"Courage is going from failure to failure without losing enthusiasm."
Winston Churchill
"Your current safe boundaries were once unknown frontiers."
"Courage is not the absence of fear, but rather the judgment that something else is more important than fear."
Ambrose Redmoon
"With courage you will dare to take risks, have the strength to be compassionate, and the wisdom to be humble. Courage is the foundation of integrity."
Keshavan Nair
"You gain strength, courage, and confidence by doing the thing which you think you cannot do."
Eleanor Roosevelt
"It's easier to prepare and prevent, than to repair and repent."
"We more frequently fail to face the right problem than fail to solve the problem we face."
"Things turn out best for people who make the best of the way things turn out."
John Wooden
"Most of the important things in the world have been accomplished by people who have kept on trying when there seemed to be no hope at all."
Dale Carnegie
"There is no chance, no fate, no destiny that can circumvent, or hinder, or control a firm resolve of a determined soul."
"Far and away the best prize that life has to offer is the chance to work hard at work worth doing."
Theodore Roosevelt

Community Service

Greystone Class Presidents from the Class of 2012 "Bell Ringing" for the Salvation Army. Donations collected help support the Boys and Girls Club run by Greystone students after class.


 A major component of the Leadership Training course involves student participation in community service.  A natural link between candidates who aspire to serve their country as academy trained and educated leaders is their involvement in service to others while they are in the application process to get into the academies.  Greystone believes that such involvement demonstrates to the academy admission boards that our candidates are well rounded and capable of doing much more than just focusing their efforts on academics or athletics – they are also capable of using their leadership skills and abilities to serve others.

Greystone students from the Class of 2012 deliver fish dinners to the KFD during the Rotary Fish Fry. Rotarians provide a $1,000 annual scholarship for a Greystone student.

As a Greystone student, you will participate along with your classmates in community service programs like Salvation Army, The First Tee/JuMP Start (a nationally recognized program combined with a program developed by Greystone to provide mentors to teens who are currently engaged in the Kerr County Juvenile Probation Program), American Cancer Society (Relay for Life), Rotary International, Veterans Administration Hospital, Vietnam Veterans Association, YMCA Camp Flaming Arrow, Camp Rays of Hope (Children’s Bereavement Weekend), Wounded Warriors Project (Brooks Army Medical Center) and Boy Scouts of America.  Community service usually involves volunteer service, however, as volunteers, Greystone students take on considerable responsibility as leaders and organizers.  It is through their involvement in these organizations that need help and assistance to complete their mission that Greystone students understand the meaning of compassion – putting the needs of others before themselves – and of servant leadership – putting the needs of those they lead before themselves.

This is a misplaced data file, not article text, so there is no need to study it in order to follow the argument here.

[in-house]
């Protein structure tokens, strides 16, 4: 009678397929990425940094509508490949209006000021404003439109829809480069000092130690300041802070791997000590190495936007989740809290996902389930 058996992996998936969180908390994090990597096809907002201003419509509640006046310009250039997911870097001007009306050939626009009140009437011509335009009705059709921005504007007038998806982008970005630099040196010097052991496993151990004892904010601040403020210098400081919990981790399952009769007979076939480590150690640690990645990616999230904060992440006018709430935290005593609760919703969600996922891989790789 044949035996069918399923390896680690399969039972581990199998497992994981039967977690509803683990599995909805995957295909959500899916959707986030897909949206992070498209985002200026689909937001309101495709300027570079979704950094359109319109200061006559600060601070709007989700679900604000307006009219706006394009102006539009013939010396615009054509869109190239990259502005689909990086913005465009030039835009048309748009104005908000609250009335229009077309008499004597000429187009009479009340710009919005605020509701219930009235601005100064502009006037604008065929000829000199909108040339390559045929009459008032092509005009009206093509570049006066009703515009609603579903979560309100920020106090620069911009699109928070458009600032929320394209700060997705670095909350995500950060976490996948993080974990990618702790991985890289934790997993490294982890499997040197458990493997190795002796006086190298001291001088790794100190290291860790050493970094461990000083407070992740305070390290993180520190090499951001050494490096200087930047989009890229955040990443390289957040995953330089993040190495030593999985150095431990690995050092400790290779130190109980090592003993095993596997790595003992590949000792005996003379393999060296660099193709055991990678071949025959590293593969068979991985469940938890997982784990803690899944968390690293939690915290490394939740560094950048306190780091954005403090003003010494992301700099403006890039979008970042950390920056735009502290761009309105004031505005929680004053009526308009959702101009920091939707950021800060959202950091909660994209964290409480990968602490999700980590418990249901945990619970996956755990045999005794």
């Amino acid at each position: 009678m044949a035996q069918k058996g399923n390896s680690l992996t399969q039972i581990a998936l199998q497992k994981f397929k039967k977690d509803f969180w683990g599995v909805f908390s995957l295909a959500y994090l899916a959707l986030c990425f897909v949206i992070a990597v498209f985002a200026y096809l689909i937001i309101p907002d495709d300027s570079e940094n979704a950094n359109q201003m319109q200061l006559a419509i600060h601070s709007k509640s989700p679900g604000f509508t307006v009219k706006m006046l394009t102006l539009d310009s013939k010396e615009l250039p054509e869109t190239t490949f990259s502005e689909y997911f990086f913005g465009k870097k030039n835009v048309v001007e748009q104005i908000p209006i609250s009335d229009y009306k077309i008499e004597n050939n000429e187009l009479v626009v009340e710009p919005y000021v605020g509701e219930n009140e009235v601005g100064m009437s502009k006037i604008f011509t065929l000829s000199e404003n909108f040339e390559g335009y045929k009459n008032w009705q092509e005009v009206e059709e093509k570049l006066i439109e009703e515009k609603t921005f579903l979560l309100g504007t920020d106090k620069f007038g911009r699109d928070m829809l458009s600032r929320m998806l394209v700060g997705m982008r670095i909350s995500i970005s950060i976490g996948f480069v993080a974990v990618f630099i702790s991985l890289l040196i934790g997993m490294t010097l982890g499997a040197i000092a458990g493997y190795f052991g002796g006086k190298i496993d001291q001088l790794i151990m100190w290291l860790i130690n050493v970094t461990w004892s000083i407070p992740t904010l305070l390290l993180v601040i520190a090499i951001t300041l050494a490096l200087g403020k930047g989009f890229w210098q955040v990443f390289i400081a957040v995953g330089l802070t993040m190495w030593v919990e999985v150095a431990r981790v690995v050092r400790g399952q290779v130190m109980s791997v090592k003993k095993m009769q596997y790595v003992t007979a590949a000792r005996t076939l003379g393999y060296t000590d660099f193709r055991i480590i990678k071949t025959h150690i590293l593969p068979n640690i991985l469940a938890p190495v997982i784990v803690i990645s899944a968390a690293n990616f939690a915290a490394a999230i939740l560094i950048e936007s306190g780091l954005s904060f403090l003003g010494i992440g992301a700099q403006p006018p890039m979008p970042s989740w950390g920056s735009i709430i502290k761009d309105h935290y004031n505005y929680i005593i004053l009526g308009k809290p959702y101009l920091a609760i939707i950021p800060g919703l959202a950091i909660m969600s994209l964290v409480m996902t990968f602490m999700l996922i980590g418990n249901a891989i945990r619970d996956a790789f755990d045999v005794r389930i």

Greystone students from the Class of 2011 insulating cabins at YMCA Camp Flaming Arrow.

Community service within the Texas Hill Country also helps to showcase our students within the Kerrville community.  Greystone and the Greystone students are looked upon as a source of pride.  As young men and women aspiring to serve this nation as academy trained and educated leaders, taking time to lend a helping hand means much to those in need and those who seek to serve them.  Greystone students clearly establish themselves as role models within the community and it helps to explain why they are in such high demand when it comes to organizations that serve children and young adults.  Helping others within their own age group helps them to understand how very fortunate they are to be given the opportunity to compete for an academy appointment.  It is a humbling experience to help those less fortunate and it is particularly humbling to know that what you are doing as a volunteer truly makes a difference that can last a lifetime.  The young people as well as those who are older who receive assistance from Greystone have been changed because they know that these young men and women will go on to do something great with their life.  It is our hope that through our interaction, we too may change some lives to help them become somehow better in their life.

Greystone Class of 2012 organizing and running in the 9/11 Heros Run 10K in Dallas.

Greystone students accumulate over 300 community service hours between the time they arrive in August and when they leave in May.  This contribution is seen as a way of giving back to this community and our nation for the many opportunities they are afforded as academy candidates.  Through their service to the community, Kerrville and the Texas Hill Country is better off as a community – and the community is grateful for their contribution.